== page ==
I decided to write about regret today because it’s something that I’ve been thinking about a lot recently. I think that most people live with some form of regret. Whether it’s regretting something that we did or said, or something that we didn’t do or say, regret is something that we all live with. I think the saying “live life with no regrets” is a bunch of bullshit. Try as you might, but no one is perfect and, therefore, everyone is going to regret something at some point in his/her life. It is impossible to go through your whole entire life without regretting anything. Anyone who says that they don’t have any regrets is probably either high on drugs or they’re lying. I mean, who the fuck do they think they’re fooling anyway? Like, honestly? No one’s life is all rainbows and sunshine and butterflies all the time. It’s ok to have regrets. You’re not always going to say or do the right thing. You’re not always going to handle shit the way you should handle it. You’re going to get mad at people, maybe even scream and yell at them. You’re going to lose your temper and snap at people who don’t deserve it. You’re not going to be there for everyone when you should. You’re going to lose people before you have the chance to tell them what they really mean to you. Everyone regrets things. Just be real about it. I’m about to keep it real myself.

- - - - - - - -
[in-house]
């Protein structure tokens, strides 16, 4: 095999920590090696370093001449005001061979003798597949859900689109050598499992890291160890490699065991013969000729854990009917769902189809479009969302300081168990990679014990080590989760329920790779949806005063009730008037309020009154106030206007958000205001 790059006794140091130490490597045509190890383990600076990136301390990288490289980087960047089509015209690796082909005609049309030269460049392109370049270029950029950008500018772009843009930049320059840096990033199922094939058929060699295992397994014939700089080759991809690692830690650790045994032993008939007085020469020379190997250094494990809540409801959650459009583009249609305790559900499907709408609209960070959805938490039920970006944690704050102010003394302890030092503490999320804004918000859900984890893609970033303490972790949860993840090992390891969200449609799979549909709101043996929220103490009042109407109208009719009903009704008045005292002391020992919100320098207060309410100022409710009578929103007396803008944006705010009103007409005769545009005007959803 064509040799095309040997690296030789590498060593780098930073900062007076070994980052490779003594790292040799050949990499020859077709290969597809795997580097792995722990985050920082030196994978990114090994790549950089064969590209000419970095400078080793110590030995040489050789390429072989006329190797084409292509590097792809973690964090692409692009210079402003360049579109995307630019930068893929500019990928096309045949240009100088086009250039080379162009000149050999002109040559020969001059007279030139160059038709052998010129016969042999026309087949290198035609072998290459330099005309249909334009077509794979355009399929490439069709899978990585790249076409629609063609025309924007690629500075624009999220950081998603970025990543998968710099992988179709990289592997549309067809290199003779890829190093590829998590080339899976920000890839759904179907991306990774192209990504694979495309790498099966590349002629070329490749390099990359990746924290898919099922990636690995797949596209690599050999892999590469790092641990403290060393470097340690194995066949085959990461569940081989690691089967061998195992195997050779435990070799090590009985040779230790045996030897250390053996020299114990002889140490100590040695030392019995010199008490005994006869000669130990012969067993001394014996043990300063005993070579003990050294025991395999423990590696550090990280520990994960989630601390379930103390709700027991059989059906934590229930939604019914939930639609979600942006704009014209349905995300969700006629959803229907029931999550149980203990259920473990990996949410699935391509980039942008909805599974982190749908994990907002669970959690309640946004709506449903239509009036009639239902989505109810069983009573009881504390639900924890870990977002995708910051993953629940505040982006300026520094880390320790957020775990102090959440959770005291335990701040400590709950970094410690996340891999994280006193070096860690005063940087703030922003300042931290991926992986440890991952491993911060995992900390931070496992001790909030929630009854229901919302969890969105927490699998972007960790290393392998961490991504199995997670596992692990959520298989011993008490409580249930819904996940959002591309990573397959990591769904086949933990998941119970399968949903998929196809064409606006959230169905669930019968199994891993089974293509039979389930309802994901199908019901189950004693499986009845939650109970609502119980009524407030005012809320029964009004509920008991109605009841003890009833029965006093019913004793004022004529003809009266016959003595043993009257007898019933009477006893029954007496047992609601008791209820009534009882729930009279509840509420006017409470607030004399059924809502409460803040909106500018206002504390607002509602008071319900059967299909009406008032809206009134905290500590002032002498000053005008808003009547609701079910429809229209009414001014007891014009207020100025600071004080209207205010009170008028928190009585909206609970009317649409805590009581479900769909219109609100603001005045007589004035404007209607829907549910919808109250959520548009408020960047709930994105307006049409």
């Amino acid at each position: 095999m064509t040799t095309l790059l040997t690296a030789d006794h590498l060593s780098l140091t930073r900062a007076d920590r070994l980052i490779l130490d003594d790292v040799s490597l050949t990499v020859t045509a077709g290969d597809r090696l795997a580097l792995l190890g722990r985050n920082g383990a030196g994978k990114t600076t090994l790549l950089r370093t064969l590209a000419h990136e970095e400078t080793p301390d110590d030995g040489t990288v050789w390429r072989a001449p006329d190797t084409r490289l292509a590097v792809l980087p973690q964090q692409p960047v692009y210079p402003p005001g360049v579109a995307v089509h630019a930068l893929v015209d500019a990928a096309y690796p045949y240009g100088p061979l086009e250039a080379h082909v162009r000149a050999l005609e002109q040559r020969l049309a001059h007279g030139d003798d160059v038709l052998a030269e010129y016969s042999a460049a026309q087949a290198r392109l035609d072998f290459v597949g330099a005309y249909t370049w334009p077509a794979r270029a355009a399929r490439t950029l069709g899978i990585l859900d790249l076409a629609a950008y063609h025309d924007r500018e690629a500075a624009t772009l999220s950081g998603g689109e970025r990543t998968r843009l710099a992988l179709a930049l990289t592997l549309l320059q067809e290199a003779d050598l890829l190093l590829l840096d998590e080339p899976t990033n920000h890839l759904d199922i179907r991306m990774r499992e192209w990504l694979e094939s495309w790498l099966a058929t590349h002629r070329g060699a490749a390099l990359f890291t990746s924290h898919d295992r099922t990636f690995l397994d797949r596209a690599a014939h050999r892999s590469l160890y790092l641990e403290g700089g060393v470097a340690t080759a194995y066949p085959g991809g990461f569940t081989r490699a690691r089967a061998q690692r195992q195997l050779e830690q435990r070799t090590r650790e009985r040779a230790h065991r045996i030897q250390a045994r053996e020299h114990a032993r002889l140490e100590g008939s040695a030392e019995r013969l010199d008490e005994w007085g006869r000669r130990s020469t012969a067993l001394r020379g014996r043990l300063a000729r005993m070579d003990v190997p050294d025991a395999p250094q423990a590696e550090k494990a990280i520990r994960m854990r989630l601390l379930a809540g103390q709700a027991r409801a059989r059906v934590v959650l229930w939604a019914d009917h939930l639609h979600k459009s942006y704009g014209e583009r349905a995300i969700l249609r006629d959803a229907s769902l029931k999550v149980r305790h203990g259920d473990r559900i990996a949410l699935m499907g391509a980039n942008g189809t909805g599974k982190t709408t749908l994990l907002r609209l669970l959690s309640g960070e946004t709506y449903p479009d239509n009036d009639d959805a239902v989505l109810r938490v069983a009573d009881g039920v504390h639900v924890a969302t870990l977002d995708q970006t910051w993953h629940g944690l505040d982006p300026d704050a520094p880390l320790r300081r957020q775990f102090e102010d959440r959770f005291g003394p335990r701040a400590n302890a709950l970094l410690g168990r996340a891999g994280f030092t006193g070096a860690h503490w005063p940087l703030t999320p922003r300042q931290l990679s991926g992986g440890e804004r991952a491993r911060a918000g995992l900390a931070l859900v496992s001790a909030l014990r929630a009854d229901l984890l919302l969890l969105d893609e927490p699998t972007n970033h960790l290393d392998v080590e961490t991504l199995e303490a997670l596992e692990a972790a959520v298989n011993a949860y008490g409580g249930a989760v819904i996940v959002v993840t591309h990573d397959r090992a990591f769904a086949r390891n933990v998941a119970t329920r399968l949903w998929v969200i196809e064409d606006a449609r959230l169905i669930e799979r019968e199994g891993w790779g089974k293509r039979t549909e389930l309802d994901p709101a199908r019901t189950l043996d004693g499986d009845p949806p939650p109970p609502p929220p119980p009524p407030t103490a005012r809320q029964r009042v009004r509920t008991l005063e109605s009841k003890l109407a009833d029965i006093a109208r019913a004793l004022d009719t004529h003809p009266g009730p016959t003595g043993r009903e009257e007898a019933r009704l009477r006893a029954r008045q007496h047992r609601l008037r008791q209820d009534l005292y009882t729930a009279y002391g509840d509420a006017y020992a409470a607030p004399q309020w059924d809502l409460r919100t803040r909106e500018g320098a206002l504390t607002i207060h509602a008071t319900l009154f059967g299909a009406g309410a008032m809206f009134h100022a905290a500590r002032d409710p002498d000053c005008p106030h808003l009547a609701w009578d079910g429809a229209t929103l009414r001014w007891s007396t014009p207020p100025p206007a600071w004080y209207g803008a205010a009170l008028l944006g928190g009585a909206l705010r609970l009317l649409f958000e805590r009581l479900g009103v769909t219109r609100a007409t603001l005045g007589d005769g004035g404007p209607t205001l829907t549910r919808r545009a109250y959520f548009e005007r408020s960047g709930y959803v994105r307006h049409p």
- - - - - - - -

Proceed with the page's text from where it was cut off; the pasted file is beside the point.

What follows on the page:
Do I have any regrets? Hell yeah I do. I regret quitting volleyball and softball during my eighth grade year. I regret my first choice in high schools and maybe even my second. I regret some of the friends I’ve chosen and most of the guys I’ve dated. I regret being an intolerable, raging bitch of a teenager in high school. I regret feeling like I always had to act hard and prove that I was tough. I regret trying to be someone that I was so clearly not. I regret many of my fashion choices and some of my hairstyles. I regret screaming at my Mom, “I hate you,” during my high school years. I even cringe now when I think about it. I regret being too cool to hang out with my family at times during high school and college. I regret spending most of my time with my friends, some of whom I would come to realize didn’t deserve my time. I regret staying at a job that made me absolutely miserable for over five years. And, I also regret not going back to school right away once I finally left that job. I regret not ending certain friendships sooner than I did. I regret wasting any amount of time thinking, worrying, and stressing about things that just simply did not matter. I sometimes, but not often, regret eating that third piece of pizza. Most of these regrets are not that big of a deal. They aren’t things that I think about very often. They aren’t stopping me from being happy or living my life. They are just things that most girls go through while they are growing up. Lessons learned. I was much younger and dumber back then. I know better now. However, there are certain regrets that are always on my mind. These regrets have to do with my Mom’s Alzheimer’s.